Playing football in a tax free state might seem like the ideal scenario, but there are tax implications for UK players due to complex residency rules, warns RSM
No income tax is levied on footballers’ salaries in Saudi Arabia, compared to a combined rate of at least 47% of UK income tax and National Insurance contributions for those earning in excess of £125,140 per year in the UK.
This year for the first time the Saudi Pro League has been targeting many UK based players and a number have been attracted by high salaries and the opportunity to earn a windfall before retirement.
‘In addition to the taxes charged under the UK system, football clubs commonly pay agents’ fees on the players behalf’, said Adam Jefferies, associate director at RSM. ‘Although these payments are not made directly to the player, the cash equivalent of this is treated as a benefit, subject to tax of up to 45% on the player.
‘In Saudi Arabia, as there is no income tax, players will not suffer this charge. It could therefore be argued that agents play a role in the rising level of transfers to the Saudi Pro League as there is scope for them to charge higher fees free of tax.’
At face value from a tax perspective, the move from the UK to the Middle East appears ideal. However, for overseas income not to be taxed in the UK, set rules must be met for an individual to be considered non-UK resident for the tax year in question.
If they work full-time abroad, as these players would be, they can usually visit the UK for up to 90 days in a tax year, so long as no more than 30 were spent working, and retain non-UK tax residence status.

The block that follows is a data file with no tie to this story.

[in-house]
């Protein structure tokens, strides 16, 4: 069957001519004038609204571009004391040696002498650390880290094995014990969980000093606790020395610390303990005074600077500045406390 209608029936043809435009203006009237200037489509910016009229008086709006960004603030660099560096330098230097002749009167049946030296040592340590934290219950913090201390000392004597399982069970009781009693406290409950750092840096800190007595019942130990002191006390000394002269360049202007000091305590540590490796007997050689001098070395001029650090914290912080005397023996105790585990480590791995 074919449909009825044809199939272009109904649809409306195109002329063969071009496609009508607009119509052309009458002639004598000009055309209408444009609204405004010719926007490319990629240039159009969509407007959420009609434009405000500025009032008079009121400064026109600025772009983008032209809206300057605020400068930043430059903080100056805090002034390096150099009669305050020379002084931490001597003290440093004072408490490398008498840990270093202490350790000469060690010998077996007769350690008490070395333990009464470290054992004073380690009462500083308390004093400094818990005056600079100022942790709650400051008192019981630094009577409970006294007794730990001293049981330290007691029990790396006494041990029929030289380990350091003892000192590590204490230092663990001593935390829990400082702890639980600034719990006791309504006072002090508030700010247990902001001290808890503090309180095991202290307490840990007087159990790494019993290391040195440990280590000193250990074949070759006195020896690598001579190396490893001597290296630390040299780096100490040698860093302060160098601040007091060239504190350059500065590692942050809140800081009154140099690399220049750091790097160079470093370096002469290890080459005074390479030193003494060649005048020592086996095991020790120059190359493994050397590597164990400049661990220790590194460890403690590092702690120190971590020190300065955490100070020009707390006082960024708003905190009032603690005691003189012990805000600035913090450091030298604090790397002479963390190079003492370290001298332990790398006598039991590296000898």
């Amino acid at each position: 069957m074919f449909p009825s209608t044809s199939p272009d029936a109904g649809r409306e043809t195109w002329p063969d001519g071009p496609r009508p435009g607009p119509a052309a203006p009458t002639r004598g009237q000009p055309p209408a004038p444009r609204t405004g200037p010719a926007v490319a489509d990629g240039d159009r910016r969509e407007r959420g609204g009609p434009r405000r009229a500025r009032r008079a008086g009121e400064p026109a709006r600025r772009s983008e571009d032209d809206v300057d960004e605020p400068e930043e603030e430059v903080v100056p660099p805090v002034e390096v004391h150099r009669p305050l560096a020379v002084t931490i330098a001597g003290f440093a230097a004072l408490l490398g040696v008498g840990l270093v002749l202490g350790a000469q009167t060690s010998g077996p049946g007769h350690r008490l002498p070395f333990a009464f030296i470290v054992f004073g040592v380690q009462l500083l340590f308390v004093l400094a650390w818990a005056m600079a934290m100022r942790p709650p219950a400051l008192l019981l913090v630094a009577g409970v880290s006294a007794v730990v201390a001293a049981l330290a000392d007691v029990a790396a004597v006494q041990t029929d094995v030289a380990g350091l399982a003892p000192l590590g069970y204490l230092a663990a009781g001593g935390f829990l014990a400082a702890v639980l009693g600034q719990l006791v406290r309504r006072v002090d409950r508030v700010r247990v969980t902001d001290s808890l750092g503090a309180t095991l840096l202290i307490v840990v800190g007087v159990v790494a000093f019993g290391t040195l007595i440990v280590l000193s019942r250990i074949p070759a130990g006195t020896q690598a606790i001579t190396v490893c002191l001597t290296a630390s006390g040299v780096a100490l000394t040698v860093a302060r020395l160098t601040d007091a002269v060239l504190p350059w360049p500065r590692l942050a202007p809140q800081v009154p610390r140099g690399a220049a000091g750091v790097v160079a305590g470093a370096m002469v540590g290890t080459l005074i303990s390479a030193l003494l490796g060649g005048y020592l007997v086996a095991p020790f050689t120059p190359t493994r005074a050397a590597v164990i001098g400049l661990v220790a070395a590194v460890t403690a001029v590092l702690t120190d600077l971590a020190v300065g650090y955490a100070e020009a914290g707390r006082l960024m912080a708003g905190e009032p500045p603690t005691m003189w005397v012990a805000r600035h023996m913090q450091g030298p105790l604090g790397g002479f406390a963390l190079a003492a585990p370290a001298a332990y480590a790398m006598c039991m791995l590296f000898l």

Where a player leaves the UK, but their family remains, this can, in some circumstances, also reduce the amount of days they can spend in the UK before becoming UK resident.
This provides an interesting dilemma for players returning to the UK to play for their national teams or in friendlies, for example.
For those that have left the UK during the summer transfer window, they are doing so part way through the 2023/24 tax year. Therefore, to be considered non-UK resident from the date that they left, they may be required to continue to work abroad for the following tax year, being the year to 5 April 2025.
Some players that either retire or return to the UK prior to 5 April 2025 therefore risk a portion of their overseas salary being taxable in the UK, which given the difference between income tax rates, would have a significant impact. Therefore, the potential plan to have a year playing in Saudi to take advantage of the low tax regime could lead to unexpected UK tax liabilities arising.
About the authors
Adam Jefferies, associate director, Michael Anon-Calvo and Callum Littlefield, private client tax manager, RSM